Abolition: Making Sure the Means and the End Are Consistent

If you say that you are an “abolitionist” but support welfare reform as a means to abolition, you are using “abolition” in a fundamentally different way from the way in which I use that term. I use that term to identify a position that excludes regulation/welfare reform.

Think about it this way:

X and Y both claim to be peace advocates. X wants to achieve world peace as a goal and advocates nonviolent conflict resolution as a means to that end.

Y says s/he, too, wants to achieve world peace as a goal and advocates war as a means to end of peace. (This second position pretty much describes American foreign policy, actually.)

Both X and Y claim to be peace advocates but Y advocates a means–violence–that is directly contrary to the claimed end of peace. Y argues that non-peace (war) is an acceptable means to end of peace.

Animal advocates who support welfare reform often claim that they seek abolition as a goal; they claim to want to eliminate all animal use. But they advocate “happy” use as a means to the end of no use. This is similar to using war as an means to the end of nonviolence and peace. The welfarist who claims to be an abolitionist argues that “gentle” or “compassionate” or “happy” use is a morally acceptable means to the end of no use.

See the problem?

I maintain that “abolitionist” is properly used only if the means are consistent with the end and the means I advocate are veganism on the individual level and creative, nonviolent vegan advocacy on the social level. The end is no use and the means chosen to get to the end are no use on the individual level and advocacy of no use on the social level.

Abolition, as I use that term, rules out welfare regulation. Abolition, as I use that term, rules out the position that “happy” use is an acceptable way to get to no use just as I regard war as a morally unacceptable way to achieve peace.

*****

If you are not vegan, please go vegan. Veganism is about nonviolence. First and foremost, it’s about nonviolence to other sentient beings. But it’s also about nonviolence to the earth and nonviolence to yourself.

And never, ever buy into the nonsensical notion that we need to promote “happy exploitation” in order to get people to go vegan. It’s the opposite: the entire “happy exploitation” industry has one goal: to make the public more comfortable about animal exploitation.

The World is Vegan! If you want it.

Gary L. Francione
Professor, Rutgers University

©2013 Gary L. Francione

My Plenary Talk (Audio) at the Animal Rights 2013 National Conference

On Saturday, June 29, I gave the plenary talk at the Animal Rights 2013 National Conference. You can listen to the audio here. The title of my talk: “The Abolitionist Approach to Animal Rights.”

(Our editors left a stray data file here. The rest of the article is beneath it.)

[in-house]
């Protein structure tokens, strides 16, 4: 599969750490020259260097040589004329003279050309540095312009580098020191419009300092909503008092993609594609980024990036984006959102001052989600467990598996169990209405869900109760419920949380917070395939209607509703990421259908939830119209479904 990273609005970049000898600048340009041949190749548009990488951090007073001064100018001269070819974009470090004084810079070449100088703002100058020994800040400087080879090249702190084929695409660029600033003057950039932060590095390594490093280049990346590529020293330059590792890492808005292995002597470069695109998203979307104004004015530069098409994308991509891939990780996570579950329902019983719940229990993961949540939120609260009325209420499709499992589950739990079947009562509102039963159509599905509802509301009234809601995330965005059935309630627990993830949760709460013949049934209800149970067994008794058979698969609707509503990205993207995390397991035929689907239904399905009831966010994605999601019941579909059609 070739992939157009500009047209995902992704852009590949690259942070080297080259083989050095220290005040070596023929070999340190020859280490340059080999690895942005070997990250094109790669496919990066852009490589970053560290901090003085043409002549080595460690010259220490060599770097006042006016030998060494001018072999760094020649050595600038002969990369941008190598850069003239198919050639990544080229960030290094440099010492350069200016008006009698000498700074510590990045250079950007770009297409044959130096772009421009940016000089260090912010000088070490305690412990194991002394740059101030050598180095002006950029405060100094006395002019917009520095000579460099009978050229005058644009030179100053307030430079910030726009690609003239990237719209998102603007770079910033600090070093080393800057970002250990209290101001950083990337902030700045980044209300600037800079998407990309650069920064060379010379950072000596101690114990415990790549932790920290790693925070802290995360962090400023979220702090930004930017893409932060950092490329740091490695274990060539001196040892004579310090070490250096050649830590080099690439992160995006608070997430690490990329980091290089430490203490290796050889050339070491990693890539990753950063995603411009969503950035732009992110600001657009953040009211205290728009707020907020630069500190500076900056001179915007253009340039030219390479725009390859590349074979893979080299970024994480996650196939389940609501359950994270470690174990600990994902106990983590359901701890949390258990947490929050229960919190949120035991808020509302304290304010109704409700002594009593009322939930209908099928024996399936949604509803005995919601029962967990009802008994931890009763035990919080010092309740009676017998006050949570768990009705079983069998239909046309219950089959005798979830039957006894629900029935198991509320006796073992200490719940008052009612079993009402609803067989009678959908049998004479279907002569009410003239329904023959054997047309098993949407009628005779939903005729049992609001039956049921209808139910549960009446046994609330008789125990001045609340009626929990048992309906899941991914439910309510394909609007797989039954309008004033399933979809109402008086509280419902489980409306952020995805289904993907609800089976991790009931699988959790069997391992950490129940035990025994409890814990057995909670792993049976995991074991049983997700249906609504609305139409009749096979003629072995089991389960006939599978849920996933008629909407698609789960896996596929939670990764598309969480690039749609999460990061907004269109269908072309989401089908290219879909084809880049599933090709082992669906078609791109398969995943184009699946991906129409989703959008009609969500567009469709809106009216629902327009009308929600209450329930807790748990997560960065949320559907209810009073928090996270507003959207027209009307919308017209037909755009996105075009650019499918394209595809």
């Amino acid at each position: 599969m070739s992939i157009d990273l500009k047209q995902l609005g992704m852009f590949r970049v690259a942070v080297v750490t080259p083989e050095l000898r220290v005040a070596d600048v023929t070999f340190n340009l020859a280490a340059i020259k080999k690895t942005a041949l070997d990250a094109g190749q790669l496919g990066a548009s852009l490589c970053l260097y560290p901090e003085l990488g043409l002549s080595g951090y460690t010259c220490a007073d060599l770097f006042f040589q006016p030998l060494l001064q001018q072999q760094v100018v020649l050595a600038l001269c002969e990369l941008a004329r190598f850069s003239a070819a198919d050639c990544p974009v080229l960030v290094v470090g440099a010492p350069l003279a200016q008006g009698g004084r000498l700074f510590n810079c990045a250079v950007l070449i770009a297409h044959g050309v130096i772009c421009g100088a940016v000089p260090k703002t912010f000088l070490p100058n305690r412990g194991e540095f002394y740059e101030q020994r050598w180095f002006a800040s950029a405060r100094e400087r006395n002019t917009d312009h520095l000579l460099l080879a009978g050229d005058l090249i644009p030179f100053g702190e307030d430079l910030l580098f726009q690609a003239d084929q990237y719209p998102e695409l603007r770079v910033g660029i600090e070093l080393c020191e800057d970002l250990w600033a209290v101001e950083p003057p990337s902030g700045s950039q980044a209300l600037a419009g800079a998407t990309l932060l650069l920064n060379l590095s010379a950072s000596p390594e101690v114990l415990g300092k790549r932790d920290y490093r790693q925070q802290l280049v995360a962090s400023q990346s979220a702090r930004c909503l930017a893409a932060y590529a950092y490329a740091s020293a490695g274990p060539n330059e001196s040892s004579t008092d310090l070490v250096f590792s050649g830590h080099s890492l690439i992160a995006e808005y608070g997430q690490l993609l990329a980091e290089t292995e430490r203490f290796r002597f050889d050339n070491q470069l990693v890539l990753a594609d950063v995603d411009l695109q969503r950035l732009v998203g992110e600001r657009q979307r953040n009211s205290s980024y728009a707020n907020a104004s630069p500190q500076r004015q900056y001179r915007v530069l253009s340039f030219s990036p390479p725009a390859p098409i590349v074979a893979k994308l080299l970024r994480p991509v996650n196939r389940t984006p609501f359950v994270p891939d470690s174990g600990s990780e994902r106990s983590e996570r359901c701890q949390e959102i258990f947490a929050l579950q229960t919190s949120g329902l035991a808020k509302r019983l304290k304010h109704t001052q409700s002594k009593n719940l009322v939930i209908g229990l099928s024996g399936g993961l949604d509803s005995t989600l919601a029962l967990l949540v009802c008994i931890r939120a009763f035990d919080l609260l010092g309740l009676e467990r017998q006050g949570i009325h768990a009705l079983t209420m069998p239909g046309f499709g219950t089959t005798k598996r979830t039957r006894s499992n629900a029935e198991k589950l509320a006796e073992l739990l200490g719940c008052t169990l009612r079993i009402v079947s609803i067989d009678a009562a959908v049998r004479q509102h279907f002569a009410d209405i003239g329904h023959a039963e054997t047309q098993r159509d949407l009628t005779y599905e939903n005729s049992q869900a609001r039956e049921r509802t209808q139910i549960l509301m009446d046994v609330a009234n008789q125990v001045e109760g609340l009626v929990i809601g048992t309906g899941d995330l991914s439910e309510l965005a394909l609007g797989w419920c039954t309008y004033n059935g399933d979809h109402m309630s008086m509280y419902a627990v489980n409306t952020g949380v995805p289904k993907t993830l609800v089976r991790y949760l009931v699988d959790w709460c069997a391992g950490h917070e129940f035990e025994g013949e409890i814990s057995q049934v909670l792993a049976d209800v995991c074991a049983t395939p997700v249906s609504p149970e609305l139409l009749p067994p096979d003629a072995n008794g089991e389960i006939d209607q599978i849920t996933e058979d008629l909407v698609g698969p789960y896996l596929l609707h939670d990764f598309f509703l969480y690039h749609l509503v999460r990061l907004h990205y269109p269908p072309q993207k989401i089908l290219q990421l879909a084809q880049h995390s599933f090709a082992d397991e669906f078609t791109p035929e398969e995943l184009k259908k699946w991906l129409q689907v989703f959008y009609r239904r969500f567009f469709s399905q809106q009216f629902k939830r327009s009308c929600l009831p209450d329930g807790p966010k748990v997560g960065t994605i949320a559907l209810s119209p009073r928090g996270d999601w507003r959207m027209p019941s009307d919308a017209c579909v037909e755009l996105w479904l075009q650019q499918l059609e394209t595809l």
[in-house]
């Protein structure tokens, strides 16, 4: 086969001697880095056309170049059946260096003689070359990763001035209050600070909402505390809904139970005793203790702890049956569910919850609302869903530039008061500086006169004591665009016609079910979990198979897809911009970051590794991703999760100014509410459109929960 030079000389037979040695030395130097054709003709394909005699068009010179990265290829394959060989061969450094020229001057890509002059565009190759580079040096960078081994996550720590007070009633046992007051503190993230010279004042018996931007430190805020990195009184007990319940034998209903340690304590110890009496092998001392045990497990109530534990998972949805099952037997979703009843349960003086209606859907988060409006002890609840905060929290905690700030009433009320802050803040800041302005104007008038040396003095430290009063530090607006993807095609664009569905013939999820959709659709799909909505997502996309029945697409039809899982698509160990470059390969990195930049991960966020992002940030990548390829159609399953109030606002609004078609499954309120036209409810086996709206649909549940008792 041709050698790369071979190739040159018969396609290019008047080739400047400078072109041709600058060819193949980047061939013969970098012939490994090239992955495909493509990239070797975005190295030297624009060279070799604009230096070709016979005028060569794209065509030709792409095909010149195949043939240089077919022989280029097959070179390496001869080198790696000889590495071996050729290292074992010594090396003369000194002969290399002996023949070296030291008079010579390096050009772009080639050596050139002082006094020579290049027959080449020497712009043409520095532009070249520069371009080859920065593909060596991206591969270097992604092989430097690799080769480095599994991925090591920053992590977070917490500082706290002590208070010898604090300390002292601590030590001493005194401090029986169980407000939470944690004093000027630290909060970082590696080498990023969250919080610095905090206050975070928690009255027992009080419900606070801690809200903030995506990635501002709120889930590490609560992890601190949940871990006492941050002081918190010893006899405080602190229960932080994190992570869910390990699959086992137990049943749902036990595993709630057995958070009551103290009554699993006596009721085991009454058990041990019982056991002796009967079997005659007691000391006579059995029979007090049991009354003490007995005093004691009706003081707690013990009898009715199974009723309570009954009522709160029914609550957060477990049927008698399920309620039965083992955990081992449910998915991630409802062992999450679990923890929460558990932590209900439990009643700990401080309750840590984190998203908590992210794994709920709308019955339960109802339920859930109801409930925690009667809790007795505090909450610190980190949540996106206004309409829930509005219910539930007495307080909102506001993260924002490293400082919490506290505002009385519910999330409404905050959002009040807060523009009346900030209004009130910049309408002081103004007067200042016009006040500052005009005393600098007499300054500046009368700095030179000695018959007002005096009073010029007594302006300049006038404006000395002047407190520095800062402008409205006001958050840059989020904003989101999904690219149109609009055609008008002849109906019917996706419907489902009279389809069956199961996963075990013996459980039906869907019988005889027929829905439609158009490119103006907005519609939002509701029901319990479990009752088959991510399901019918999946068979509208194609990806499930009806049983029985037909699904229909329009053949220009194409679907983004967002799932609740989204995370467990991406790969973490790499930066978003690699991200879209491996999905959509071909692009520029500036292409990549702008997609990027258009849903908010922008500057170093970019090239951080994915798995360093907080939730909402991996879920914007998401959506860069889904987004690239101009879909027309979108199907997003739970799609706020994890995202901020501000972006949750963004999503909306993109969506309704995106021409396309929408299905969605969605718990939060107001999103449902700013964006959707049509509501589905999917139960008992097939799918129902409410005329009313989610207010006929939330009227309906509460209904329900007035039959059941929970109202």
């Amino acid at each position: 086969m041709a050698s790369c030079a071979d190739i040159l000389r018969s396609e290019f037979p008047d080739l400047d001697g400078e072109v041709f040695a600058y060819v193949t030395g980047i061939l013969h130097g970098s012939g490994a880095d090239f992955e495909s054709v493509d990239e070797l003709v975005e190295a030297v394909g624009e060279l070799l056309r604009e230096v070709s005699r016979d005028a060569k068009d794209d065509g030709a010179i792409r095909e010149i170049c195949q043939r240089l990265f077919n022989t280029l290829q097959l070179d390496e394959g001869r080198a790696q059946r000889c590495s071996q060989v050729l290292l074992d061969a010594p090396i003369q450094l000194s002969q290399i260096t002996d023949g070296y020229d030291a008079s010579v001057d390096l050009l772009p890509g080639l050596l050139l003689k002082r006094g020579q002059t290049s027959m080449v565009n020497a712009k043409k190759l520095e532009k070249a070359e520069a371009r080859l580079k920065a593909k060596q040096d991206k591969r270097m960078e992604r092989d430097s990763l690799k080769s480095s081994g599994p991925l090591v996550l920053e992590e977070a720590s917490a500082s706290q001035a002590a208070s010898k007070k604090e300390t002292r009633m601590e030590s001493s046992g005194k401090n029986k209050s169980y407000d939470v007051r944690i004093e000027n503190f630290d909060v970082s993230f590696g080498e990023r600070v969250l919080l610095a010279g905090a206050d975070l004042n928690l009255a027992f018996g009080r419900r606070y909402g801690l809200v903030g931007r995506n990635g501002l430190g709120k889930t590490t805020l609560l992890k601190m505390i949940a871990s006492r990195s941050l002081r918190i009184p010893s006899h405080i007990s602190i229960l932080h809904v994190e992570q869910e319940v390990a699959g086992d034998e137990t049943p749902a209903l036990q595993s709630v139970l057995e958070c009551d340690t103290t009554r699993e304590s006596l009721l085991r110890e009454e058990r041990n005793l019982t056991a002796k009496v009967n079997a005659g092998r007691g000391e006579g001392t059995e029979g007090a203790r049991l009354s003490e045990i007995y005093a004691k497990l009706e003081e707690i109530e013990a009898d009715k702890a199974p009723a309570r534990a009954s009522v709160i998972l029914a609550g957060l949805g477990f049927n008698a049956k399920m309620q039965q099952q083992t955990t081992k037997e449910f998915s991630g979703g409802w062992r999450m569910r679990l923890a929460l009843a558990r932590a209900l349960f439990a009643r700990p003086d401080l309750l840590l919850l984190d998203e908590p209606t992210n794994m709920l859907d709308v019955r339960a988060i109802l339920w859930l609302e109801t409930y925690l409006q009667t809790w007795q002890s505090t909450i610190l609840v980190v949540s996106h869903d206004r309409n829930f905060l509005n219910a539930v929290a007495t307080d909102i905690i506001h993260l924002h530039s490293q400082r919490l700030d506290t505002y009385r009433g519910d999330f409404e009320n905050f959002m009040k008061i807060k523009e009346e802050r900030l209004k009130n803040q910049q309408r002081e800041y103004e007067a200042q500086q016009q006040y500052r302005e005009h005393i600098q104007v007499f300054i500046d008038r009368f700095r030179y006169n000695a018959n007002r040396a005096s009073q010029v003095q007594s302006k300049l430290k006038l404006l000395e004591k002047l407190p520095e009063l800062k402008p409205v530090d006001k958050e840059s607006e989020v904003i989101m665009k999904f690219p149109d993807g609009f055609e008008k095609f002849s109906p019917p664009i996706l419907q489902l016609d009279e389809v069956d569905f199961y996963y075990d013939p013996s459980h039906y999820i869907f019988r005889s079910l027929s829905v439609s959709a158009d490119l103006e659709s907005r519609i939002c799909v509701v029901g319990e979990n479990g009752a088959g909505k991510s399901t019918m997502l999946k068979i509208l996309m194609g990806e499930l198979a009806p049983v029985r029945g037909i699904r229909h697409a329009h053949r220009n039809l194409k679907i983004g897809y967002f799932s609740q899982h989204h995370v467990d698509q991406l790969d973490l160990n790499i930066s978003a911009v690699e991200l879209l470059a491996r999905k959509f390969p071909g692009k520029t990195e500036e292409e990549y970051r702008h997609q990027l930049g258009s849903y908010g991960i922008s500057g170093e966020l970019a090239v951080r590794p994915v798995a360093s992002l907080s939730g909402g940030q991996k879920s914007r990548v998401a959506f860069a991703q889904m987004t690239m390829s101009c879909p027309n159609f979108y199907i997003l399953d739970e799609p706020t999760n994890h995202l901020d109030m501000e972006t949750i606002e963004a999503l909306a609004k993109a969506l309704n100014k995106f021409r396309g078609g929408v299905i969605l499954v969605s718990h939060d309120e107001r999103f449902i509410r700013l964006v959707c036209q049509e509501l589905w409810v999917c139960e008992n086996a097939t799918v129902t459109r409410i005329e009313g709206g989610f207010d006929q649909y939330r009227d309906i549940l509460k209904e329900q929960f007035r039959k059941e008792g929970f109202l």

I understand that a video will be available at some point, which will allow you to see the PowerPoint presentation.

I hope you enjoy, and learn from, this presentation.

*****

If you are not vegan, please go vegan. Veganism is about nonviolence. First and foremost, it’s about nonviolence to other sentient beings. But it’s also about nonviolence to the earth and nonviolence to yourself.

And never, ever buy into the nonsensical notion that we need to promote “happy exploitation” in order to get people to go vegan. It’s the opposite: the entire “happy exploitation” industry has one goal: to make the public more comfortable about animal exploitation.

The World is Vegan! If you want it.

Gary L. Francione
Professor, Rutgers University

©2013 Gary L. Francione

Postscript Added July 7, 2013:

At the Animal Rights 2013 National Conference, in addition to my Plenary Talk, I had a discussion with Bruce Friedrich that you can hear here. You can read a commentary on the exchange here and here.

I will be doing a longer discussion directly with Bruce in early August that will be released under my new podcast series, “VEGAN.FM,” which was kindly given to me by Adam Kochanowicz.

The Consequences of New Welfarism

I was recently in one of the two Whole Foods in my area. I passed by the meat counter and I saw the signs about how the animals whose corpses are sold by Whole Foods are so very well treated. I saw people buying “happy” meat.

And I heard a shopper say to an employee that she is so happy that can get meat that is produced “humanely.”

But what should she to think when Peter Singer, the “father of the animal rights movement,” and every corporate animal group–HSUS, PETA, Farm Sanctuary, Mercy for Animals, Compassion Over Killing, Vegan Outreach, etc.–expresses “appreciation and support” for the Whole Foods “happy exploitation” program?

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What should she to think when Whole Foods receives an award from PETA?

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What should she to think when Whole Foods CEO John Mackey shows up on the front page of “VegNews”?

CoverMackey

That woman clearly cares about animals morally and the “animal movement” has given her a way to do that that allows her to continue to consume animals and feel good about it.

How sad.

*****

If you are not vegan, please go vegan. Veganism is about nonviolence. First and foremost, it’s about nonviolence to other sentient beings. But it’s also about nonviolence to the earth and nonviolence to yourself.